You cannot be too careful when the homosexuals are so close at hand. One never knows when a little errant gay is going to hop over the fence and lodge itself in the heart of your pure, heterosexual flowerbed. There is only one reason a gay man might have people staying overnight in his home, and it’s elaborate sex parties filled with promiscuous raunchery, a behavior unique to gay people and in which straight people have never engaged, and even if they did engage in such behavior, which they would never do, it is completely fine because straight people never do creepy things.

You say that Harvey is a kind man and a good neighbor who has given you no reason whatsoever to question his character or intentions with your son, but it’s probably an elaborate cover for his plot to do a whole load of gay stuff in the front yard the next time your son is taking out the trash, because gay. Banning your son from any interaction with Harvey will ensure that he remains blissfully unaware that gay people exist and will have the added bonus of in no way piquing your child’s curiosity as to why he is suddenly forbidden from making eye contact with that guy mowing his lawn. Teaching your son to shun and fear one particular gay dude is a thoughtful plan that is guaranteed to keep him safe from harm for the rest of his life.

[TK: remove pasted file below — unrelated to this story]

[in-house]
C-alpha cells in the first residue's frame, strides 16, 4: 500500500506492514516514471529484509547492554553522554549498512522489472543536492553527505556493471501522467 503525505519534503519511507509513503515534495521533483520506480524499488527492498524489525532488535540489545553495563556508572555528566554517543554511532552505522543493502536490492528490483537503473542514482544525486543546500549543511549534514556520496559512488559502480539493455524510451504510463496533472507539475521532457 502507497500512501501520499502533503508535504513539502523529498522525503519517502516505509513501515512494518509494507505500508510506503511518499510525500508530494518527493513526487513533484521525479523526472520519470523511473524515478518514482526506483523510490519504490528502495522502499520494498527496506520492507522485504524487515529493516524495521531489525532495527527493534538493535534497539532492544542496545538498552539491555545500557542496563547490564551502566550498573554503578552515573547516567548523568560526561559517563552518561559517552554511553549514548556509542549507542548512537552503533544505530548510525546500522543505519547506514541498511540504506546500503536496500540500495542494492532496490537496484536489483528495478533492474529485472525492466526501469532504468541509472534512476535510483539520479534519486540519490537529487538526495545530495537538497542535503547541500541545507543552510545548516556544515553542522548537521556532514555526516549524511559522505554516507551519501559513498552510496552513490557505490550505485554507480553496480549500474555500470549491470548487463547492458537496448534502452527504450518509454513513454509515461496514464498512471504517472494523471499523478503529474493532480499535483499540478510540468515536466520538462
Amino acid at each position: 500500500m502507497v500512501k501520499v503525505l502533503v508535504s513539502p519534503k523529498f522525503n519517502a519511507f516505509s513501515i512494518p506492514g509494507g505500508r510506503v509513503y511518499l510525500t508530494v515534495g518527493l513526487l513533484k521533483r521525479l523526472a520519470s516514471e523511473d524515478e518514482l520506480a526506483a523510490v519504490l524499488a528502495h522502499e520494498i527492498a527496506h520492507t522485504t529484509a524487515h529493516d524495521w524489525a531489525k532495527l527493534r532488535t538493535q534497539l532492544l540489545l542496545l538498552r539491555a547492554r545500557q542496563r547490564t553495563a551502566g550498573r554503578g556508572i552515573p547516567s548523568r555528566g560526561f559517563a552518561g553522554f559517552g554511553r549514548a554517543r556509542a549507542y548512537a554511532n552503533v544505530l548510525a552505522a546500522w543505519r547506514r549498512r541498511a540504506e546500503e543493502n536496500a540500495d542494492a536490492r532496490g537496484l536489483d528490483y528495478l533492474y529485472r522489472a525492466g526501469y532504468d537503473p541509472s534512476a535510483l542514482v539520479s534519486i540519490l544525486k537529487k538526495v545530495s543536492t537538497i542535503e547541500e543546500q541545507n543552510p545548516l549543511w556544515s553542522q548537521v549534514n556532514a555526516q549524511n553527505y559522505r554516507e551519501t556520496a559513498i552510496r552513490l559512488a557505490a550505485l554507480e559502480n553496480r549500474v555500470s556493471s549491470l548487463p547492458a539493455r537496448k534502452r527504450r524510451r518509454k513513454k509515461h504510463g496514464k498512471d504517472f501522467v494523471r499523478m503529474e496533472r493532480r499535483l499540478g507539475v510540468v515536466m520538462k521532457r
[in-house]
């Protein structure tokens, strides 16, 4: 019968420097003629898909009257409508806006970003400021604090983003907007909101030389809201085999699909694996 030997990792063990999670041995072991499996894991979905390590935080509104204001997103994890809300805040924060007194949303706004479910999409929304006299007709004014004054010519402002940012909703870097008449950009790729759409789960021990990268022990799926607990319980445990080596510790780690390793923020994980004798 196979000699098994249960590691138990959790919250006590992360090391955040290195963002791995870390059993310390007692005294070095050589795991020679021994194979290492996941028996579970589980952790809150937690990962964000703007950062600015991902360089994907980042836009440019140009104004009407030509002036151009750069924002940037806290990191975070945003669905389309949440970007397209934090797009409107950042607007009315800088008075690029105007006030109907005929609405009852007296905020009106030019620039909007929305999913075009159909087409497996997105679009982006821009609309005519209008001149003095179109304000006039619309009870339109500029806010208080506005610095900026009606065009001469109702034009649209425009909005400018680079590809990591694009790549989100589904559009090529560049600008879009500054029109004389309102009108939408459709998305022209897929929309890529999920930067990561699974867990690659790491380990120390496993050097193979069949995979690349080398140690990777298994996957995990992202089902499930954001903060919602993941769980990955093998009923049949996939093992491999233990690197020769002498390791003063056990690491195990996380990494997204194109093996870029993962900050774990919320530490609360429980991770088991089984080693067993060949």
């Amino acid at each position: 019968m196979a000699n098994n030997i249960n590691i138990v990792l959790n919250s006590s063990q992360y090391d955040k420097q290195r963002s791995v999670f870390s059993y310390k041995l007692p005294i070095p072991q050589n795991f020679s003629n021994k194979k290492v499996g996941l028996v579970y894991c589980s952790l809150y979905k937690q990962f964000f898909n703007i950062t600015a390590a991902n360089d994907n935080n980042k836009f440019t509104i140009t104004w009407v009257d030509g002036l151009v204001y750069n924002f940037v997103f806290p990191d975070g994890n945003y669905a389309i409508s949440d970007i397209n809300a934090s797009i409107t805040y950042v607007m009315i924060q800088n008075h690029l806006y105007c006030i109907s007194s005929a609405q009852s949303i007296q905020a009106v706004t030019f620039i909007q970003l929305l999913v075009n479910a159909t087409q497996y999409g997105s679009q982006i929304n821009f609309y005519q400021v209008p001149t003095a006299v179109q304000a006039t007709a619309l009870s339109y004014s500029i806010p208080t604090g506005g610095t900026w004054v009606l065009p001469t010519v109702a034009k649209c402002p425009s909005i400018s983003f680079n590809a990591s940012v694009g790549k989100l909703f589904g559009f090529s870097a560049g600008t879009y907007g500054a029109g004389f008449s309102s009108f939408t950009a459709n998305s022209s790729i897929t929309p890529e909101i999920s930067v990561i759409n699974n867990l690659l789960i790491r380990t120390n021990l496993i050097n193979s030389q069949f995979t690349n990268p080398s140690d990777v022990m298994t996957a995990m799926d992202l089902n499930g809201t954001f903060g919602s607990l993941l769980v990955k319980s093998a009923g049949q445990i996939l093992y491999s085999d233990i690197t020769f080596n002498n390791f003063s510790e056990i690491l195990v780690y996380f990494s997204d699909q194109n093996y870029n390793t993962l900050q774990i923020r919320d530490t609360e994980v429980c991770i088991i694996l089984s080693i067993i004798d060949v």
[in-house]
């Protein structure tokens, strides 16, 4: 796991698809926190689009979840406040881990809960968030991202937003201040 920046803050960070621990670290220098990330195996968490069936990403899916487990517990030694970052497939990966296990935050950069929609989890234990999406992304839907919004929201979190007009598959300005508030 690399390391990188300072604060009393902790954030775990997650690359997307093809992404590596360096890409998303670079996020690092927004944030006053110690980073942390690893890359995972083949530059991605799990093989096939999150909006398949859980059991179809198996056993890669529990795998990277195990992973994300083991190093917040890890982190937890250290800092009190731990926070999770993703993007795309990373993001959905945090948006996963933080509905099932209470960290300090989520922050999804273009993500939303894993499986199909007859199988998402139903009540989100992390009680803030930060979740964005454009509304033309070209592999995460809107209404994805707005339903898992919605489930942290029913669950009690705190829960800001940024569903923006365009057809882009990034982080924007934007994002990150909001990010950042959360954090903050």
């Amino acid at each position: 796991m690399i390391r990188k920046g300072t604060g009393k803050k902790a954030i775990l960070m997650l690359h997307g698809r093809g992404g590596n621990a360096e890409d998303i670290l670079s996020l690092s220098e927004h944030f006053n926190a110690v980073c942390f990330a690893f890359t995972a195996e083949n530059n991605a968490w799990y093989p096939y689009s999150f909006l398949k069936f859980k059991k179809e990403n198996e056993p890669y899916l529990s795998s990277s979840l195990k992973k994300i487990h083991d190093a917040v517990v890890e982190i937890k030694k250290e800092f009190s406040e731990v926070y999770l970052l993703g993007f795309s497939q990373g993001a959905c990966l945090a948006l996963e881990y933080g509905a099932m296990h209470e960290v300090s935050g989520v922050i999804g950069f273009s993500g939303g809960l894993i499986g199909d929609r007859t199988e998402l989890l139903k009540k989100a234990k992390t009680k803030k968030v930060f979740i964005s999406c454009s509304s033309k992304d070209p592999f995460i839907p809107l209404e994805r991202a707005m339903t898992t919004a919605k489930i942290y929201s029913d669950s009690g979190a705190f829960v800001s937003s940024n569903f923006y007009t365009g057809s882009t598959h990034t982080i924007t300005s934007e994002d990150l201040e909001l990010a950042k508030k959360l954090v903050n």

minoanmiss: A detail of the Ladies in Blue fresco (Lady in Blue)
[personal profile] minoanmiss
This one is a doozy. I'm putting it behind a cut. Read more... )
minoanmiss: Theran girl gathering saffron (Saffron-Gatherer)
[personal profile] minoanmiss